Spokesman: The UN's team in Syria is always watching the situation very closely, pre-positions aid as it needs to and is always… I mean, sadly, they have a lot of experience in this area, so we are ready to respond to whatever further aid and further crisis there is. I'm not going to comment on military decisions taken by one Member State or another. What is important for us is the peace process, the efforts of Mr. de Mistura; and any efforts, military efforts to combat extremist groups, such as Da’esh or others, it is important that all the parties take the utmost care in protecting civilians and protecting civilian infrastructure so as not to add to the already horrendous suffering of the Syrian civilians.
Question: But, there are now preparations for a military campaign. When there was a preparation for military campaign, for example, in Eastern Ghouta, the Secretary-General himself came out and spoke about this concern. Why not talk about this development now?
Spokesman: We're watching… I think I've kind of answered the question. We're obviously watching the developments very closely. Yes, sir. And then we’ll go to Evelyn.
Question: Thank you, Mr. Stéphane. The ruling authority of Bangladesh cracked down on opposition candidates and their supporters. Now, fair and credible election is beyond imagination, even as one of the election commissioners also warned that level playing field is not there. Is Secretary-General aware of the situation? And what initiatives he is going to take to reflect the people will of… to reflect the will of Bangladeshi people on 30 December?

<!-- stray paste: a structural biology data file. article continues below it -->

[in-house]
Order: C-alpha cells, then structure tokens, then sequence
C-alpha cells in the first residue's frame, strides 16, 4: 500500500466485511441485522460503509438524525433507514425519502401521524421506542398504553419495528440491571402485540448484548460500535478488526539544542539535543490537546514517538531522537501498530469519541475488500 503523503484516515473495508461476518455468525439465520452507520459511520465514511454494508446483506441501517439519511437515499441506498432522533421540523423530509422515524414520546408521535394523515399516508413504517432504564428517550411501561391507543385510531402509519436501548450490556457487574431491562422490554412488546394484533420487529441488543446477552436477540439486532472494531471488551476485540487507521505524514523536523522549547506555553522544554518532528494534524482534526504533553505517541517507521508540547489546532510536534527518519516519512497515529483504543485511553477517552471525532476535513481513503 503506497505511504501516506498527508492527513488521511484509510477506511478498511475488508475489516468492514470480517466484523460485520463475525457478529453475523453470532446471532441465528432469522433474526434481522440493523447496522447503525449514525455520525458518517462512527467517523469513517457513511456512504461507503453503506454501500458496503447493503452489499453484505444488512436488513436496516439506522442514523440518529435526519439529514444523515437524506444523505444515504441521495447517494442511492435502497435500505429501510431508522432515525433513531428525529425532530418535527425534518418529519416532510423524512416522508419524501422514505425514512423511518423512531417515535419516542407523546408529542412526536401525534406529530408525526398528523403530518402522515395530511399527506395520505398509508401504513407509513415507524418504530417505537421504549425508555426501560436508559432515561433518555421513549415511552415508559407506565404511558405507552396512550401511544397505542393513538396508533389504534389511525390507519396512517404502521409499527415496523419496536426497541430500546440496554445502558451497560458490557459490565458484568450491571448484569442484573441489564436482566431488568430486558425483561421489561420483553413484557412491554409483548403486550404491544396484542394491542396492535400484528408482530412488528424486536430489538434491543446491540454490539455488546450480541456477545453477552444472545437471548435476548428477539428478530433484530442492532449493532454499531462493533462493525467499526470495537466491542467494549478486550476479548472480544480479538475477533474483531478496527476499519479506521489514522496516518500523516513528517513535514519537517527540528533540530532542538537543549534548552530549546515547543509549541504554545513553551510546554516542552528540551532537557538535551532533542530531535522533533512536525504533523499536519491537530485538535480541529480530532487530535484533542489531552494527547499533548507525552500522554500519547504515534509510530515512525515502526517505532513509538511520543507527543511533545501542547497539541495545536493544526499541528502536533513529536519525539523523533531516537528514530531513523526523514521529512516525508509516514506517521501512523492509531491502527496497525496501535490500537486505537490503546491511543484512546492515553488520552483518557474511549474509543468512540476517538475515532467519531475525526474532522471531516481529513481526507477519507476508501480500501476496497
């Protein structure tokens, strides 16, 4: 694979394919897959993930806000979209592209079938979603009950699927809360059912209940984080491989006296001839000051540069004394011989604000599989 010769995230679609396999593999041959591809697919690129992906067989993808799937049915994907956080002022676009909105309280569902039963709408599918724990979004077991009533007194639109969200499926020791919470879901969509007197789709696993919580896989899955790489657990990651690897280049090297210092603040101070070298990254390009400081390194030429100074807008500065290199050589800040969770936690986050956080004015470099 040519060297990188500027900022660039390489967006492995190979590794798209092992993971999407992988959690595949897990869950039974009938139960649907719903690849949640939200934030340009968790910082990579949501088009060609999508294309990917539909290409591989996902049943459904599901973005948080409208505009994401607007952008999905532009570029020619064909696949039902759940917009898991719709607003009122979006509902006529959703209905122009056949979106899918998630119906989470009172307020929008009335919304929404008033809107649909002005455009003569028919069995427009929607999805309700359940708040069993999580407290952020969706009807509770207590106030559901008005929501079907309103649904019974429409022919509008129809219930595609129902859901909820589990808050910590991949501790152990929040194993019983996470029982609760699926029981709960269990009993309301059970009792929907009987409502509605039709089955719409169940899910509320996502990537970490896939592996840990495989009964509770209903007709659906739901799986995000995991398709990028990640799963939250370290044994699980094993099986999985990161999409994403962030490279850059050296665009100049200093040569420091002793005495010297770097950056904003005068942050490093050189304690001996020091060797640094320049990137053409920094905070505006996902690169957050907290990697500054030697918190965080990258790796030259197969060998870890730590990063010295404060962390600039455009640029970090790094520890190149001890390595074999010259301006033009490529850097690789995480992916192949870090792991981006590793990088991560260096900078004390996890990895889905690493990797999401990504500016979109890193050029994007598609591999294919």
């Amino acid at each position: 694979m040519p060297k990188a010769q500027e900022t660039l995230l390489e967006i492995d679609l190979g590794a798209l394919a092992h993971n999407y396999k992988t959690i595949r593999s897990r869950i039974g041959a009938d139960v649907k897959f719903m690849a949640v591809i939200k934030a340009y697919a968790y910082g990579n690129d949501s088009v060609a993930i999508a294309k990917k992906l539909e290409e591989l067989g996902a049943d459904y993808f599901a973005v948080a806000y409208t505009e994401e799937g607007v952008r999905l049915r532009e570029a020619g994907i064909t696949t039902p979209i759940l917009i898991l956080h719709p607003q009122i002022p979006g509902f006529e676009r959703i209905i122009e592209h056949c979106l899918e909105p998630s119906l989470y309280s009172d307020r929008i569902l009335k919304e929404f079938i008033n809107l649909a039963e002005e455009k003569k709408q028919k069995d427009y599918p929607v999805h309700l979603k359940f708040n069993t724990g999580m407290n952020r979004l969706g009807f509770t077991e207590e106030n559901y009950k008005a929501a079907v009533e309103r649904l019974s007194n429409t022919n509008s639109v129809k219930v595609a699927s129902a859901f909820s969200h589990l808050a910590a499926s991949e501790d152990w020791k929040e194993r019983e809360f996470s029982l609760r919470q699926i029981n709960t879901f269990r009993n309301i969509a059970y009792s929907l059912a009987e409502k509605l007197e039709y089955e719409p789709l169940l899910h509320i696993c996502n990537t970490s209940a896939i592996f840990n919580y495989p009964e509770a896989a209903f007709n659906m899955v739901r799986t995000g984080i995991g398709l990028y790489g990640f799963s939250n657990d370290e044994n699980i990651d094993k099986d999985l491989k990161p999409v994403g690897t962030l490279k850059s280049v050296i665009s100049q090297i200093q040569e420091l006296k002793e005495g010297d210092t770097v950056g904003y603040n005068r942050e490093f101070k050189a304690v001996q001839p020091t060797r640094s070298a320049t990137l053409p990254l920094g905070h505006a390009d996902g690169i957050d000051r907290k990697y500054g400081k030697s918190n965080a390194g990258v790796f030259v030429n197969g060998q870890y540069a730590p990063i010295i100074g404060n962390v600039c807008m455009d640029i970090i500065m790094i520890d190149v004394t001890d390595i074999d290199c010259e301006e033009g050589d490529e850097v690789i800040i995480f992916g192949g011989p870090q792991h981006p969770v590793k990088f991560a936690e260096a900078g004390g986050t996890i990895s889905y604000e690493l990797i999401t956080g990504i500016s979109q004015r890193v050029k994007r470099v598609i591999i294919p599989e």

Spokesman: We are following the situation closely and it is very important as a matter of principle that anywhere there are elections, that they be conducted freely and fairly and that the space be given for people to express themselves. Evelyn?
Question: Yes, after Mr. de Mistura spoke, several Council members mentioned the Constitutional Committee had to be balanced. Is it balanced now or was it not balanced?
Spokesman: I think Mr. de Mistura pre-emptively answered that question and he will be delighted to take your questions in a few minutes. So, instead of hearing from someone who speaks for him, you can hear from him directly. Sir, and then Linda.
Question: Okay. Just another follow-up question on Syria. Do you have any knowledge if the United States is following Mr. de Mistura or the UN by their move to get out of Syria, and will the United Nations play any role in ground to take over the areas where the US will vacate?
Spokesman: We're not an armed party in this conflict, so it is not for the UN to take over… "take over" area that one military or another may vacate. I'm not aware that we were given any notice to the announcement. Linda?
Question: Thank you, Steph. This is in regards to Ukraine. I was wondering: Given the maritime disputes between Russia and Ukraine, is there any role that the UN is playing? And specifically, has the SG been in contact with either party?
Spokesman: I'm not aware of any role that we're actively playing on the issue, on the broader issue between Ukraine and Russia. We've been very supportive of the Minsk process and continue to do so. Yes, in the back?